The illuminated (bottom) plate is left with a net positive charge, and the unilluminated (top) plate acquires a negative charge from the electrons deposited on it. There is thus an electric field between the plates, and it is because of this field that the electrons' paths are curved, as shown in the diagram. However, since vacuum is a good insulator, any electrons that reach the top plate are prevented from responding to the electrical attraction by jumping back across the gap. Instead they are forced to make their way around the circuit, passing through an ammeter. The ammeter allows a measurement of the strength of the photoelectric effect.

An unexpected dependence on frequency

The photoelectric effect was discovered serendipitously by Heinrich Hertz in 1887, as he was experimenting with radio waves. He was not particularly interested in the phenomenon, but he did notice that the effect was produced strongly by ultraviolet light and more weakly by lower frequencies. Light whose frequency was lower than a certain critical value did not eject any electrons at all. (In fact this was all prior to Thomson's discovery of the electron, so Hertz would not have described the effect in terms of electrons --- we are discussing everything with the benefit of hindsight.) This dependence on frequency didn't make any sense in terms of the classical wave theory of light. A light wave consists of electric and magnetic fields. The stronger the fields, i.e., the greater the wave's amplitude, the greater the forces that would be exerted on electrons that found themselves bathed in the light. It should have been amplitude (brightness) that was relevant, not frequency. The dependence on frequency not only proves that the wave model of light needs modifying, but with the proper interpretation it allows us to determine how much energy is in one photon, and it also leads to a connection between the wave and particle models that we need in order to reconcile them.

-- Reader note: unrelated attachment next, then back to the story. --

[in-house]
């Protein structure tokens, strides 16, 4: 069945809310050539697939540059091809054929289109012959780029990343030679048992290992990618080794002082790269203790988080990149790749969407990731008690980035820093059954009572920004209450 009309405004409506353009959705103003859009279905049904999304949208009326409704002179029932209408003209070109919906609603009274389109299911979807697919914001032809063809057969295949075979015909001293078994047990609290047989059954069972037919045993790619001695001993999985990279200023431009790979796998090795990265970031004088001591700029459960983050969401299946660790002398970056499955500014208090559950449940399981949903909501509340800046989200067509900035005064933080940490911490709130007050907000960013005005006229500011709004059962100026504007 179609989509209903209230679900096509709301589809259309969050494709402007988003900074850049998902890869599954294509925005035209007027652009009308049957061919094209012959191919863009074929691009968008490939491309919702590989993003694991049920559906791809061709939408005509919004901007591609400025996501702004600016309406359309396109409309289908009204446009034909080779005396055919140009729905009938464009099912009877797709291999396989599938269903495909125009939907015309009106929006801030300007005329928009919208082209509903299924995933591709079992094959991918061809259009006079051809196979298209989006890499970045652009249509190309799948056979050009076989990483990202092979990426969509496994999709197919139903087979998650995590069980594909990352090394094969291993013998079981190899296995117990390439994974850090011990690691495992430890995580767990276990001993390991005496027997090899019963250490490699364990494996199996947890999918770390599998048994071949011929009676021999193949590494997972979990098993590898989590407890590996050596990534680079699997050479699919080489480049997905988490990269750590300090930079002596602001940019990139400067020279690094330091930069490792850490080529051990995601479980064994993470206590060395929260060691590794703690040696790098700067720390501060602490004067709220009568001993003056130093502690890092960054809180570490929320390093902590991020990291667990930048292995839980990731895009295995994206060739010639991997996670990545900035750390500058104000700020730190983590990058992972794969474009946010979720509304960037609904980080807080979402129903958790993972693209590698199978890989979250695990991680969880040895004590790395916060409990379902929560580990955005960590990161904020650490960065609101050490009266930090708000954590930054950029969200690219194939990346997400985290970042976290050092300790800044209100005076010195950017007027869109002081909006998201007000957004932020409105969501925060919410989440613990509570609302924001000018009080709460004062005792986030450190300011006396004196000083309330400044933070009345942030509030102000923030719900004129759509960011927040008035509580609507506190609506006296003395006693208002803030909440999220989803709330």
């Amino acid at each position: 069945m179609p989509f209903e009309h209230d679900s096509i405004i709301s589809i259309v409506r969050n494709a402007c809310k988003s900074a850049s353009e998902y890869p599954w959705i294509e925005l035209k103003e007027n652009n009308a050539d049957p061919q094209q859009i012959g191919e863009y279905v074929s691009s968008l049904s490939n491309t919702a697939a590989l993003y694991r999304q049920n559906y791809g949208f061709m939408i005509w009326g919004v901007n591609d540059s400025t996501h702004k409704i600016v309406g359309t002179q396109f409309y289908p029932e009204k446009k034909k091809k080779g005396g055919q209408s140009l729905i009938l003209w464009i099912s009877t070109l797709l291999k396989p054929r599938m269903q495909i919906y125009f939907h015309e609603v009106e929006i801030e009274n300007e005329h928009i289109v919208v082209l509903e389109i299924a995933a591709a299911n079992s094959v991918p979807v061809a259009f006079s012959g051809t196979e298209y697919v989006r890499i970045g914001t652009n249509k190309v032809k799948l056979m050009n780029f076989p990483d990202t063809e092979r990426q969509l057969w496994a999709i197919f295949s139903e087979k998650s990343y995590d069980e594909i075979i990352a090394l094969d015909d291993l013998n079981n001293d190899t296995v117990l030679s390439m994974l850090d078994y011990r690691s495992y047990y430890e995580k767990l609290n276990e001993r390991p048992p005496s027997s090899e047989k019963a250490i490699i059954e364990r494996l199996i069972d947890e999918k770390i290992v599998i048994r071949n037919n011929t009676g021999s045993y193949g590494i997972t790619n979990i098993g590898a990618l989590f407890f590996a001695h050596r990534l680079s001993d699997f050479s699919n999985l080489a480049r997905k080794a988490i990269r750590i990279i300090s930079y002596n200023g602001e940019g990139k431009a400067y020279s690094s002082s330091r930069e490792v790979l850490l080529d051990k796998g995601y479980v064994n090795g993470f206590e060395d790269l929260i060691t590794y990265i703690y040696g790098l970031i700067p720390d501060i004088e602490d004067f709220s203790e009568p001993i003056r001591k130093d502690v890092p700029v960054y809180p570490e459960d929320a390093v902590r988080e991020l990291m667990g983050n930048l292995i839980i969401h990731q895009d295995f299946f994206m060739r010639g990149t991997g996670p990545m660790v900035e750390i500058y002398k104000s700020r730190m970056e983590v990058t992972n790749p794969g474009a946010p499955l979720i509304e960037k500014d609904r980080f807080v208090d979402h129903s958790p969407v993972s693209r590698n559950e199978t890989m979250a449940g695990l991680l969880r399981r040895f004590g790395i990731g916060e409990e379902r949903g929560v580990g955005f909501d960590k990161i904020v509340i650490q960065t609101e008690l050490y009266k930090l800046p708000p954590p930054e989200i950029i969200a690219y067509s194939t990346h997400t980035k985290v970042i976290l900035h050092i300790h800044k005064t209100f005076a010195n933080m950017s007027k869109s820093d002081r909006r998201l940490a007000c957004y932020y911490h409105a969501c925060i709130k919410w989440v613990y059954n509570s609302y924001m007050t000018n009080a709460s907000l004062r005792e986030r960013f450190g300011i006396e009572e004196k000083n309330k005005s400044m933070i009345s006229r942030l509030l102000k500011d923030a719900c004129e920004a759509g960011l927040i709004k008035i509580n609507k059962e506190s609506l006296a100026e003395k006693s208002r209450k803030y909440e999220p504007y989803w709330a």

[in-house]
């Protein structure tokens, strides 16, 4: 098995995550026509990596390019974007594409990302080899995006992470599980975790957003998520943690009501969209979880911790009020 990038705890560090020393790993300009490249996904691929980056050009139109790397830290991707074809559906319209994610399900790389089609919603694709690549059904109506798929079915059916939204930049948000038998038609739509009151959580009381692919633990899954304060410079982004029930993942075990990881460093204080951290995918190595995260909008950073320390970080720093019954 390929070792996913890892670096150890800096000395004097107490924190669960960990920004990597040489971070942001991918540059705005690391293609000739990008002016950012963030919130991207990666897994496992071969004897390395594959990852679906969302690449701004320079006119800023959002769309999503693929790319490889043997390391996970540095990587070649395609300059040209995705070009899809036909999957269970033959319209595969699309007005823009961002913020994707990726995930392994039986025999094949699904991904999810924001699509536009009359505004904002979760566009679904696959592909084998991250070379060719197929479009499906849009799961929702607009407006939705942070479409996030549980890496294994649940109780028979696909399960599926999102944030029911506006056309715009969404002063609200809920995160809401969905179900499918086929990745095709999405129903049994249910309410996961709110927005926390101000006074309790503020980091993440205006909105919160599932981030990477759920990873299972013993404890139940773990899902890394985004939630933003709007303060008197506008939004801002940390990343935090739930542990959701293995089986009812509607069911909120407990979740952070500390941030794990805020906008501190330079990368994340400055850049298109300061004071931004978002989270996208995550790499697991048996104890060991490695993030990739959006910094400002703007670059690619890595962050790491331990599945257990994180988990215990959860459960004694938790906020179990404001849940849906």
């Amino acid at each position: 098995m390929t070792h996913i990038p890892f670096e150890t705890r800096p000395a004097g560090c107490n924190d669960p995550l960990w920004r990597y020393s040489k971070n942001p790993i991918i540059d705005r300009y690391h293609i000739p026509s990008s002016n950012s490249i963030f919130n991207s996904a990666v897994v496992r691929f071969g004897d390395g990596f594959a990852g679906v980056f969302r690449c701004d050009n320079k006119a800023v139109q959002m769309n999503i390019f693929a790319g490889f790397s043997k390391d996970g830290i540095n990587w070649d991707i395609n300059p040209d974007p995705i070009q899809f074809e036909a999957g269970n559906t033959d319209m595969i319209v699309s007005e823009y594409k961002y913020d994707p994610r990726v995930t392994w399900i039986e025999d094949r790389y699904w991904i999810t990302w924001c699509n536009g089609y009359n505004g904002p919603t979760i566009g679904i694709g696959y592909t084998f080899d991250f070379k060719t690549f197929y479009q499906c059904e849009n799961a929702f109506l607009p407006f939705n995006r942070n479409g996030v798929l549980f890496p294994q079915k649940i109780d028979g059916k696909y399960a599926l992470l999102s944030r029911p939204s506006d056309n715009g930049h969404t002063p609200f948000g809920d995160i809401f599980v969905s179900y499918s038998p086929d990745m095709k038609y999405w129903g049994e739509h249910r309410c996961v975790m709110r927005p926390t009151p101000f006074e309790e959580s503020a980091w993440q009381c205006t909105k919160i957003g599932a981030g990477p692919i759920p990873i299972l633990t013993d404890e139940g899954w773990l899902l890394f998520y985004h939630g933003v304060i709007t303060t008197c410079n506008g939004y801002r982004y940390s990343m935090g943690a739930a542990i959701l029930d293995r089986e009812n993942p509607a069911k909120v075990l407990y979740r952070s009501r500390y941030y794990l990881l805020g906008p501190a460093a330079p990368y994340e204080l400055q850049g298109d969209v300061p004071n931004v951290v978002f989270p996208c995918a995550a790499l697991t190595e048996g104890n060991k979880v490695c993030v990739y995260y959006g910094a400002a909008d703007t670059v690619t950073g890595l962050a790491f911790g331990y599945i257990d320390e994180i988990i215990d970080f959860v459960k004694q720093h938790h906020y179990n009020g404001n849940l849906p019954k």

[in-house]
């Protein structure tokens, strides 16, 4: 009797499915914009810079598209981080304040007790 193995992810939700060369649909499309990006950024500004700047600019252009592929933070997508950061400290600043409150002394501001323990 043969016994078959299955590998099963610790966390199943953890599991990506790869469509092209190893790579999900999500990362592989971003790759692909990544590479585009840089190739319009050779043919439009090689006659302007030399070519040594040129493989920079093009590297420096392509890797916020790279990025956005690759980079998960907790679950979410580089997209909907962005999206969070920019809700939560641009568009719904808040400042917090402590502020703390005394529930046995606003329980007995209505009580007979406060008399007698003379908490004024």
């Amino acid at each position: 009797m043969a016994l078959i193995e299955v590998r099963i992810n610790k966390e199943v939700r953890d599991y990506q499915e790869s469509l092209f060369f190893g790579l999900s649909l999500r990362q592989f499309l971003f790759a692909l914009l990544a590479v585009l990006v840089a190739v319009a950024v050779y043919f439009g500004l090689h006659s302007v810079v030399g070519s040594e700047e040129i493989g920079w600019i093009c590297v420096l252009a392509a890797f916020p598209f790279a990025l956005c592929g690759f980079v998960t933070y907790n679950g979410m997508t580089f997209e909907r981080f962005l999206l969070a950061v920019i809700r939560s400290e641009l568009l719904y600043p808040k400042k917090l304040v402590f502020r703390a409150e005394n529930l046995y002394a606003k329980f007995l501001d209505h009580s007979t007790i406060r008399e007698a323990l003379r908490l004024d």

To make any progress, we need to consider the physical process by which a photon would eject an electron from the metal electrode. A metal contains electrons that are free to move around. Ordinarily, in the interior of the metal, such an electron feels attractive forces from atoms in every direction around it. The forces cancel out. But if the electron happens to find itself at the surface of the metal, the attraction from the interior side is not balanced out by any attraction from outside. In popping out through the surface the electron therefore loses some amount of energy \(E_s\), which depends on the type of metal used.